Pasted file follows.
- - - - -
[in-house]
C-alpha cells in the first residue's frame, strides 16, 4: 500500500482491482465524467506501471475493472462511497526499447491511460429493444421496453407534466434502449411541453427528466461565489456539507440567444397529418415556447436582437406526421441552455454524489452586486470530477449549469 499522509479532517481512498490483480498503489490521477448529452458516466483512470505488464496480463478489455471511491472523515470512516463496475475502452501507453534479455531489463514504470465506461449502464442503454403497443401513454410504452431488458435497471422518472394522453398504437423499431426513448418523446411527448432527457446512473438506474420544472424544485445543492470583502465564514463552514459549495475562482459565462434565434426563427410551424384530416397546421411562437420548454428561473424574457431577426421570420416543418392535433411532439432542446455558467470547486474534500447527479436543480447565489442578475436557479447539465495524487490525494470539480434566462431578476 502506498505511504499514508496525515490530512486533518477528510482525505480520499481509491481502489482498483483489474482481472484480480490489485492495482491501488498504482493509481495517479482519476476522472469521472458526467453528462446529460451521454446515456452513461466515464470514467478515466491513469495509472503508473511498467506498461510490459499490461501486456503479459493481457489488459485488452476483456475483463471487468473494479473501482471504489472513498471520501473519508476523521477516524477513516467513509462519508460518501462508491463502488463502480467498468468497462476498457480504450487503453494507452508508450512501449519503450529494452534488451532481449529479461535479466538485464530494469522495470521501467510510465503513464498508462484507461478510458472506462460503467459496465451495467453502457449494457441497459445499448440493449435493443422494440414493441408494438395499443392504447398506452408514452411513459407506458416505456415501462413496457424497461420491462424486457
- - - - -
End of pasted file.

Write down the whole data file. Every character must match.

[in-house]
C-alpha cells in the first residue's frame, strides 16, 4: 500500500482491482465524467506501471475493472462511497526499447491511460429493444421496453407534466434502449411541453427528466461565489456539507440567444397529418415556447436582437406526421441552455454524489452586486470530477449549469 499522509479532517481512498490483480498503489490521477448529452458516466483512470505488464496480463478489455471511491472523515470512516463496475475502452501507453534479455531489463514504470465506461449502464442503454403497443401513454410504452431488458435497471422518472394522453398504437423499431426513448418523446411527448432527457446512473438506474420544472424544485445543492470583502465564514463552514459549495475562482459565462434565434426563427410551424384530416397546421411562437420548454428561473424574457431577426421570420416543418392535433411532439432542446455558467470547486474534500447527479436543480447565489442578475436557479447539465495524487490525494470539480434566462431578476 502506498505511504499514508496525515490530512486533518477528510482525505480520499481509491481502489482498483483489474482481472484480480490489485492495482491501488498504482493509481495517479482519476476522472469521472458526467453528462446529460451521454446515456452513461466515464470514467478515466491513469495509472503508473511498467506498461510490459499490461501486456503479459493481457489488459485488452476483456475483463471487468473494479473501482471504489472513498471520501473519508476523521477516524477513516467513509462519508460518501462508491463502488463502480467498468468497462476498457480504450487503453494507452508508450512501449519503450529494452534488451532481449529479461535479466538485464530494469522495470521501467510510465503513464498508462484507461478510458472506462460503467459496465451495467453502457449494457441497459445499448440493449435493443422494440414493441408494438395499443392504447398506452408514452411513459407506458416505456415501462413496457424497461420491462424486457